Turkish Journal of Medical Sciences




To compare the oral health status of a group of obese and healthy Turkish children. Materials and methods: The study involved 43 healthy (19 boys and 24 girls, mean age: 9.88) and 53 obese (18 boys and 35 girls, mean age: 10.4) children who were admitted to a pediatric dentistry clinic in 2008 and 2009. The parents were asked to complete a questionnaire concerning medical history and dietary/oral hygiene habits. The number of decayed, missing, and filled permanent teeth (DMFT); number of decayed, missing, and filled primary teeth (dmft); and gingival bleeding index (GBI) scores of patients were recorded. Statistical differences were evaluated using Student's t-test and the Mann-Whitney U test and the nominal variables were tested with Pearson's chi-square test and Fisher's exact test (P =< 0.05). Results: The educational status of parents did not differ significantly between obese and healthy children (P = 0.064). On a daily basis, obese children consumed significantly more snacks (P = 0.003). The carbohydrate intake of healthy children was restricted to mealtimes (P < 0.001) while obese children consumed significantly more carbohydrates as snacks (P < 0.001). In both groups, the participants displayed similar oral hygiene habits and DMFT and dmft scores although GBI scores were significantly higher in obese children. Conclusion: No relationship was found between obesity and the oral health status of the child population evaluated. Similar oral hygiene habits and socioeconomic status might have contributed to this result.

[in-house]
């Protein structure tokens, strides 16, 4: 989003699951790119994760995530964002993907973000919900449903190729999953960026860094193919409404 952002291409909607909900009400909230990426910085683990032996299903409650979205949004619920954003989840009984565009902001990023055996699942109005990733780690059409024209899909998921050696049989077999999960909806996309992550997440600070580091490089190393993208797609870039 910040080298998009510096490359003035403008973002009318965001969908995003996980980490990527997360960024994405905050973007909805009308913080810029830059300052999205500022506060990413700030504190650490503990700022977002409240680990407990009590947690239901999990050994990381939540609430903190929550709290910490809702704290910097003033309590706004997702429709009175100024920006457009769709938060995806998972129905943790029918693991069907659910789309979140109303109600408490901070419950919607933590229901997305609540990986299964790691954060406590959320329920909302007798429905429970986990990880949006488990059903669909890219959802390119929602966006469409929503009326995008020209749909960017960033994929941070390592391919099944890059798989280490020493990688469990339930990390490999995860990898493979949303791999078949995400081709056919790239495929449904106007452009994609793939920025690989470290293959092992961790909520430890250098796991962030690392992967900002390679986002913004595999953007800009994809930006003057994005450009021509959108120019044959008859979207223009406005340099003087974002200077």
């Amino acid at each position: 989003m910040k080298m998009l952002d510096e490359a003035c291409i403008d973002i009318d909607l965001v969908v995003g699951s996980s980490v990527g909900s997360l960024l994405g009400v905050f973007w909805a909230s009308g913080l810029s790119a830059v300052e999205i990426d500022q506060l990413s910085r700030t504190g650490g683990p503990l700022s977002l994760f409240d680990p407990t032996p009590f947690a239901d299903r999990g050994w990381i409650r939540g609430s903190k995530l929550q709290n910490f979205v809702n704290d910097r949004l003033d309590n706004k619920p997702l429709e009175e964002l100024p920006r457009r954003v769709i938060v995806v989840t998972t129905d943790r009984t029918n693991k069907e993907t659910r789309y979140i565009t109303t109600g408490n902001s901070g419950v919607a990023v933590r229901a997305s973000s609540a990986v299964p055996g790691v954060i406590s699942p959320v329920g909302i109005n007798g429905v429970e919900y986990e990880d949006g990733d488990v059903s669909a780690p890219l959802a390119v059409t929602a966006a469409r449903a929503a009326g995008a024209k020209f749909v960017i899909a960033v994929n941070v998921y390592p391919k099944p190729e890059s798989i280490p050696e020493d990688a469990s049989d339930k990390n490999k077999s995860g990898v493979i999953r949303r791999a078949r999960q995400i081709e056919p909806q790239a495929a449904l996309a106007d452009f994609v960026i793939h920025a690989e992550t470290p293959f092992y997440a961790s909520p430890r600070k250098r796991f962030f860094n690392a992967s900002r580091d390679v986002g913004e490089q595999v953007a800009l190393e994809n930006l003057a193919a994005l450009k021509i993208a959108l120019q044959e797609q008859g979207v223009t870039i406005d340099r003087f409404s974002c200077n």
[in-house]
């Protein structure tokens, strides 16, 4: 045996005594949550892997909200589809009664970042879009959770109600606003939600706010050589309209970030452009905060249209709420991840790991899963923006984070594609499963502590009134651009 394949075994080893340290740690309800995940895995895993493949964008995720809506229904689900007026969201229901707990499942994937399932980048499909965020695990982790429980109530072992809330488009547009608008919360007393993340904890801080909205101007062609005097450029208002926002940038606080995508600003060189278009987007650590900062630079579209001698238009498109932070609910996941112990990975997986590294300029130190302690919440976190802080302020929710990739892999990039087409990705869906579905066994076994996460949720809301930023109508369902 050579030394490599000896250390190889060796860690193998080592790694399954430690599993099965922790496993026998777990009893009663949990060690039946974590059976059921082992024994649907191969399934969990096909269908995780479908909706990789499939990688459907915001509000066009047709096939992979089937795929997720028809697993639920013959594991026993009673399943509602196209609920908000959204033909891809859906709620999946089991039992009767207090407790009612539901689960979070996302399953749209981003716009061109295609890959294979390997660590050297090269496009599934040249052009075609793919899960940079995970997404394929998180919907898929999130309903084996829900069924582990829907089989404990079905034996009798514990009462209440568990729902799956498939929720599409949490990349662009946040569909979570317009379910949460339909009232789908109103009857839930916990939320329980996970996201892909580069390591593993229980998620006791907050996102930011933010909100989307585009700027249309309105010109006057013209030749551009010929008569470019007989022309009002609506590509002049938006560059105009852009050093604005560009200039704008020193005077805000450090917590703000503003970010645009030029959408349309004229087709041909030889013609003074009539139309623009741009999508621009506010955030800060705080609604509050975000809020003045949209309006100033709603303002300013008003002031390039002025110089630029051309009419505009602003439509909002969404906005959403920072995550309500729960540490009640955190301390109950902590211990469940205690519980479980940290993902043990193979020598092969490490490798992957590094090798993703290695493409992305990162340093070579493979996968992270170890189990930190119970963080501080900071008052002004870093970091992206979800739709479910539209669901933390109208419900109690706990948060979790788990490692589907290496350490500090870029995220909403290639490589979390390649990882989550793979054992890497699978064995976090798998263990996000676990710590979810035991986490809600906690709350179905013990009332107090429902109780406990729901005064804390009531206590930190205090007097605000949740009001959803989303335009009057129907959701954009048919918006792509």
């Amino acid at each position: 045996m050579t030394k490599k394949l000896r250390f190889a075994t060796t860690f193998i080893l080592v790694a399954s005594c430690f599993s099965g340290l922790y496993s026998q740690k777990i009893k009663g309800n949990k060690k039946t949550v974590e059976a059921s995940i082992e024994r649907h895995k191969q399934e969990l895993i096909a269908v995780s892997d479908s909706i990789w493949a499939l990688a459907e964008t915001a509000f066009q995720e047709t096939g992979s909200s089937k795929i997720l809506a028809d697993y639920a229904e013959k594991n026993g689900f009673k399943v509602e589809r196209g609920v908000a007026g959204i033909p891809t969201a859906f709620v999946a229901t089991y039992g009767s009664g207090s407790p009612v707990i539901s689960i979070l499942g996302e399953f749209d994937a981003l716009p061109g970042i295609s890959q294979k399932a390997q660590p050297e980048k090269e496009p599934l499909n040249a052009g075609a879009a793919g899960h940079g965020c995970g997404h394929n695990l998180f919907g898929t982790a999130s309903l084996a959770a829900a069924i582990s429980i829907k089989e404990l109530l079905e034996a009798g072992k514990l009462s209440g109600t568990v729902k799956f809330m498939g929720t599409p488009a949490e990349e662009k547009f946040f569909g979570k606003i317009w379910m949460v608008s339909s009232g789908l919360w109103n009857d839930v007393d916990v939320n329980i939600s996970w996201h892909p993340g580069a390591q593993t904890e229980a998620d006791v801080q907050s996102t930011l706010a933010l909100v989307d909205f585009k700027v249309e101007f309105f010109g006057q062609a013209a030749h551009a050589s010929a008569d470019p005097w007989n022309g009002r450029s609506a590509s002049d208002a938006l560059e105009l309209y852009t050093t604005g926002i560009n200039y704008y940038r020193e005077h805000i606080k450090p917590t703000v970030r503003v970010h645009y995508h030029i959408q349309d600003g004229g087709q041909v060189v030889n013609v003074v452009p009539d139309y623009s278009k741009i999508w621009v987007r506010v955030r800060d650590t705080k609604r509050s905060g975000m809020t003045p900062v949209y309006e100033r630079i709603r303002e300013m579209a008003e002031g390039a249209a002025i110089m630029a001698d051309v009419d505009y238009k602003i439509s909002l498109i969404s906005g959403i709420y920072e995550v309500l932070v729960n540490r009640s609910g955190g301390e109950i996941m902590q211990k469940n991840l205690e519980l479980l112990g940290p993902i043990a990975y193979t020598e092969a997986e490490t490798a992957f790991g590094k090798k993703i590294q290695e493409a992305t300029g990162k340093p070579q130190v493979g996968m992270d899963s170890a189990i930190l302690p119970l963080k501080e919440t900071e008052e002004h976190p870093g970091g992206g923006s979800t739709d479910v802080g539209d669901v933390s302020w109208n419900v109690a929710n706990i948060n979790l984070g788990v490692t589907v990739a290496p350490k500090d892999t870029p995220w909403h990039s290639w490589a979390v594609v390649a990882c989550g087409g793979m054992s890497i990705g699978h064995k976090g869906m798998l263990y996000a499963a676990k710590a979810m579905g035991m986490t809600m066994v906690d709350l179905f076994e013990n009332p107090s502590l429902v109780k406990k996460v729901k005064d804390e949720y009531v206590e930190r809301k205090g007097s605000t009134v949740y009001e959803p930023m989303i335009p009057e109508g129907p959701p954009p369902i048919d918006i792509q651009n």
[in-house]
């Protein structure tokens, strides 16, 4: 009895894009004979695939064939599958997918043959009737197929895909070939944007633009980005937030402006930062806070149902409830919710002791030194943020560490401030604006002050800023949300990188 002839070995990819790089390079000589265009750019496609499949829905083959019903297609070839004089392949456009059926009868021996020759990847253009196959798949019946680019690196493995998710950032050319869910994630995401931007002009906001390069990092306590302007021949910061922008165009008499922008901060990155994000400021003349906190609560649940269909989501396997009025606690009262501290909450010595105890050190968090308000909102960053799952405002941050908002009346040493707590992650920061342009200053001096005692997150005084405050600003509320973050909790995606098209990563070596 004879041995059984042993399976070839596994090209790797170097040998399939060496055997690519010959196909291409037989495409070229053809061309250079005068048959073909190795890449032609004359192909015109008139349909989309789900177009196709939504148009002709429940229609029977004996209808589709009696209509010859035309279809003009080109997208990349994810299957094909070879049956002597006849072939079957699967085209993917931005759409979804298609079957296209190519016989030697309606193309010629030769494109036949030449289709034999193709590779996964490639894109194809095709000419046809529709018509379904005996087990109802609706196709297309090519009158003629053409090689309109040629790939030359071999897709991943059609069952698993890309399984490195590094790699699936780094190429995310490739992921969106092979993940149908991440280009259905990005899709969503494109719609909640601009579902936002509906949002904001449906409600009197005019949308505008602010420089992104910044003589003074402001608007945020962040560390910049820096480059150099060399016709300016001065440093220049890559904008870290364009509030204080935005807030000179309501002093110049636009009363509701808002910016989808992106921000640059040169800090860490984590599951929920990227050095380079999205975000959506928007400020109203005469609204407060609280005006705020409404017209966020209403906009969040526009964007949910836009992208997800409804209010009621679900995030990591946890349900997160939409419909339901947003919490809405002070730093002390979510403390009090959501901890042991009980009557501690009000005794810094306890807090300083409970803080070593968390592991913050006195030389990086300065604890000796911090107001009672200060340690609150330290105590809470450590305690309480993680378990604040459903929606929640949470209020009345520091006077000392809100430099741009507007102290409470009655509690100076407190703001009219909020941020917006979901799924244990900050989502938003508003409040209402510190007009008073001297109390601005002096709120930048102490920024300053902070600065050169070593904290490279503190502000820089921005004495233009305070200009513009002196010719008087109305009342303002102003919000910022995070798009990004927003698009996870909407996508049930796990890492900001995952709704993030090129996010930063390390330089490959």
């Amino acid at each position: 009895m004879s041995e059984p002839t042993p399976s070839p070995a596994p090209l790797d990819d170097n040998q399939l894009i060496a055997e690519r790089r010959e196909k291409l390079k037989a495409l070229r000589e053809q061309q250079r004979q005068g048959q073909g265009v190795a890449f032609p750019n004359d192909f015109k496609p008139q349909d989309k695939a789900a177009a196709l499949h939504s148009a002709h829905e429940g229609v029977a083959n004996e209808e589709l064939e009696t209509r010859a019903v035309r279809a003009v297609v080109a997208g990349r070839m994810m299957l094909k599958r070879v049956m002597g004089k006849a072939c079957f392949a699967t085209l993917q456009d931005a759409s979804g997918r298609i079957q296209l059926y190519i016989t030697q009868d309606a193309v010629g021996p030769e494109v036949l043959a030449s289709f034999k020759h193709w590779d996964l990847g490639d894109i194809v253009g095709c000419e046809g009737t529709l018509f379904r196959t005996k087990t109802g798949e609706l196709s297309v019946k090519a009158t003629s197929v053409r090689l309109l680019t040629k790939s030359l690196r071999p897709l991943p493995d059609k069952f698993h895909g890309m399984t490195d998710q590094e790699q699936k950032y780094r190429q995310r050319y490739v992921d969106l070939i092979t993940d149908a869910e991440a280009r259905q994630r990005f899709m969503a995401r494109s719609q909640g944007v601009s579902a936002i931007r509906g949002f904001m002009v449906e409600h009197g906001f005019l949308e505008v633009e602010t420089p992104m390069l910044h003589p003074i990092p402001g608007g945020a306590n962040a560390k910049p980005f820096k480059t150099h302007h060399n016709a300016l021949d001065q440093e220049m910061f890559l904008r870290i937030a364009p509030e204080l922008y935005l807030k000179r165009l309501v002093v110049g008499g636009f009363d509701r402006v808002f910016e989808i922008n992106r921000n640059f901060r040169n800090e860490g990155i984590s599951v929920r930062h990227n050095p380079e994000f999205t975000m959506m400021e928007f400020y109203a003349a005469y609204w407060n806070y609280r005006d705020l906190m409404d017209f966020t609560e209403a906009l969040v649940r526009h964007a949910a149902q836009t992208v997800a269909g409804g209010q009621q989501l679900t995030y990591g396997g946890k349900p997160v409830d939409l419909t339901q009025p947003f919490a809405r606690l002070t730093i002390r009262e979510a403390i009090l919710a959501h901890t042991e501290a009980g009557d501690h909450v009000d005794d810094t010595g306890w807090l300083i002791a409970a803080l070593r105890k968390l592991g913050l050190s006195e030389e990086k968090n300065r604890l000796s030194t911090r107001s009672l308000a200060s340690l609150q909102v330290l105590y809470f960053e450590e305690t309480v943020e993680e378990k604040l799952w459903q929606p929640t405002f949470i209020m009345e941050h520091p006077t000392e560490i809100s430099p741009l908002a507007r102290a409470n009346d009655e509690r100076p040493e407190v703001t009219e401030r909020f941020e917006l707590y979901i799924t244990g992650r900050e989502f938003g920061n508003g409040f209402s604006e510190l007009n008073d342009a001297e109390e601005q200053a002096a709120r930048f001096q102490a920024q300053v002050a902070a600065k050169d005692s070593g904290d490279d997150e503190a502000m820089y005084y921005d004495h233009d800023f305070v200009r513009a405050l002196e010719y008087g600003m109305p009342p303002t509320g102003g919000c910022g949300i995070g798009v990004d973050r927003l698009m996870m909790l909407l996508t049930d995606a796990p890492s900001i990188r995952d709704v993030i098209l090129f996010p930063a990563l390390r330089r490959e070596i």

Childhood obesity, dental caries, gingival health

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